D+ 1-3: Days 2-4

The subsequent days after the initial invasion brought in a number of new units to reinforce the soldiers who had arrived earlier. The only Norwich alumnus to arrive on June 7th was Jerome Eastman, NU ’32, of the 747th Tank Battalion. He arrived in France through Omaha beach and was attached to the 175th Infantry of the 29th Division.[1] They landed at 1230, later than expected, and seem to be the first real reinforcements that the forces at Omaha received.[2] The 175th went into action near the town of Gruchy, and it is assumed that the 747th was with them there as well.[3] During the invasion, Eastman was wounded and awarded the Silver Star for his actions in Normandy.[4] It is assumed that he was pulled from the front line, and would return later.

Other units were also in action on the 7th of June. Private Austin with the 501st may have been located with the rest of his unit near Douve, where they were running short of ammunition, although they were able to hold off a battalion of German paratroopers from advancing on St. Marie-du-mont.[5] Lieutenant Eugenio Bonafin (‘43) with the 87th Chemical Mortars was still linked with the 8th Infantry for one more day, before being reassigned to the 12th Infantry on the 8th of June. They advanced on Ste. Mere Eglise on the 7th, and moved towards Montebourg on the 8th.[6] McNamara and Raymond with the 1st Division would have spend much of the 7th fighting around Colleville[7], with the assumption that they were able to find their unit, as it appears that they had been in a different area the day before. In the day after D-Day, the units would have been working more closely together, as they would have had the time and space to regroup.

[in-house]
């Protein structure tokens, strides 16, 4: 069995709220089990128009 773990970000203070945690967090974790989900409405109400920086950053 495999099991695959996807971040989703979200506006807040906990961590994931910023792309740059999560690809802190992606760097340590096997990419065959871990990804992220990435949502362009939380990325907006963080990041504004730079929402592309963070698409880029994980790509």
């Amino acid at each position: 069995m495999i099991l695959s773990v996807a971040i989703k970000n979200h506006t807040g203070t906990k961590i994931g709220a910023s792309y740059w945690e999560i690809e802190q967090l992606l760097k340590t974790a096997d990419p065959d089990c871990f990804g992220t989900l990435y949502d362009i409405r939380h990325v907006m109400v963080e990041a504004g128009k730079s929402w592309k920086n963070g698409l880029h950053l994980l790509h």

Major Jim Ballard, NU ’39, and Lieutenant George Briggs, NU ‘32, with the 116th Infantry Regiment, were sent to Pointe Du Hoe, where the US Army Rangers had landed the day before. They made quick progress out to them, and were able to free the Rangers, who had been under heavy fire throughout the night.[8]

On June 8th, the 357th Infantry Regiment, landed at Utah Beach. It is possible that Private Henry Ball, NU ’36, landed with them on this day. The regiment arrived on short around noon, and by the next day, went into action, helping to expand the beachfront. [9]

No Norwich alumni seem to have landed in Normandy on the 9th of June, but on the 10th, Major Henry Osthues, NU ’40, of the 413th AAA Gun Battalion arrived as part of the 9th Infantry Division through Utah Beach. They seem to have had a couple of days to organize, and by the 14th of June, the 9th Division was placed in charge of the attack on Cherbourg.[10] The exact nature of Major Osthues’s role in the battle is not known.



[1] Ibid, 352

[2] Ibid, 337

[3] Ibid, 345

[4] 1947 War Whoop (Need Page)

[5] Harrison, 347

[6] Elliot, 17

[7] Ambrose, Stephen, Citizen Soldiers, Simon & Schuster, New York, New York, 38

[8] Harrison, 341

[9] Roeder, George Von, Regimental History of the 357th Regiment. http://www.90thdivisionassoc.org/90thDivisionFolders/357thbook/357thhistory.htm

[10] Harrison, 403

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